Experts said the ruling of Gujarat High Court might help many companies, particularly e-commerce players. E-commerce and other companies who were suffering on account of blocked input service credits would be keen to analyze the ruling in detail and evaluate if the benefit of this ruling can be availed in their case.

The Gujarat court's ruling confirms the view that the inverted duty structure refunds will also include refunds on account of input services, bringing a substantial cash flow benefit to  companies  in a situation where input service credits been accumulated and there is no immediate utilization window open.

It is further important to notice here that the decision can take a retrospective effect since it is a question of law. Further, the judgment can be held as a valid one not only to the Petitioner but also to other taxpayers in and outside the jurisdiction of Gujarat until a contrary verdict emerges from the jurisdictional High Court of the taxpayer. 

In applying the judgment retrospectively, many taxpayers would have already added the ITC on input services to the cost or capitalized it. It is, therefore, expected to severely impact the working capital of such companies in a big way.


Let's also examine here the relevance of a Proviso in any enactment and thereby evaluate how restrictive is its nature and relevance in the subject context of the refund.

A proviso is  intended to limit  the enacted provision  so as to except something which would have otherwise formed part of the main scope of the provision and thus in some degree alters its course.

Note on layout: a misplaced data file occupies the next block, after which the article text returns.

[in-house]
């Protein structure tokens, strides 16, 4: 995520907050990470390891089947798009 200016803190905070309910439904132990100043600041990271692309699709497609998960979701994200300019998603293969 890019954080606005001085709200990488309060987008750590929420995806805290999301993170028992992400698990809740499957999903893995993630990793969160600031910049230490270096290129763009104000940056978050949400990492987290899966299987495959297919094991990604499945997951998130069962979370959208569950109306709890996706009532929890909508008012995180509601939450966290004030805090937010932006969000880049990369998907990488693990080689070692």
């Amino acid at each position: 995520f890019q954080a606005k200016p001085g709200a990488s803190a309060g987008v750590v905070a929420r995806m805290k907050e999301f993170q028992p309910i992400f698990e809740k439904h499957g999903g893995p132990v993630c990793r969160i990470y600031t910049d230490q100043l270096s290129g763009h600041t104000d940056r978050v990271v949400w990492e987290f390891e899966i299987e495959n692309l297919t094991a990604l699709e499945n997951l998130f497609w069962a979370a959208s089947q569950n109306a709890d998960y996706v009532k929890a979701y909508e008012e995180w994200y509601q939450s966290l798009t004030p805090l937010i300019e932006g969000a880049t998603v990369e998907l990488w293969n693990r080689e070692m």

It can be observed that Section 54(3) is the enabling provision for refund. However, specifically through a proviso it is stated that  no refund  of unutilized input tax credit  shall be allowed  in cases other than specified therein.

Therefore, to the extent of proviso and its terms are an exception, within whose restricted scope, the refund needs to be allowed. In other words, only if the given case falls within the terms of such exception, the refund can be granted. Accordingly, one needs to appreciate that the subject refund needs to be restricted or rather given only to the extent provided in the Proviso rather than section 54(3) of the Act.

There is also another plausible defense advanced by some experts that the term Inputs used in Sec 54(3) proviso (ii) in its plural form goes to show very clearly that Inputs includes not only Input but Input services under it and hence the use of the plural form in the section providing for refund of unutilized credit of input and input services.

Is it true? No, the Author does not think so for the following semantic reasons -

Collective nouns refer to a group of more than one. They are singular subjects, although they represent a group. The following words are examples of common collective nouns: audience, committee, congregation, family, flock, group, staff, team, pack, swarm, the Philippines (countries, cities, etc. are always singular even if ending in 's' because each country is one collective of several people), etc.

- Remember to pay special attention to the nouns ending with 's', and always check whether they are really plural.

- Always check subject verb agreement when you notice a collective noun in the question, e.g. family. A group is always singular (unless put into its plural form of course)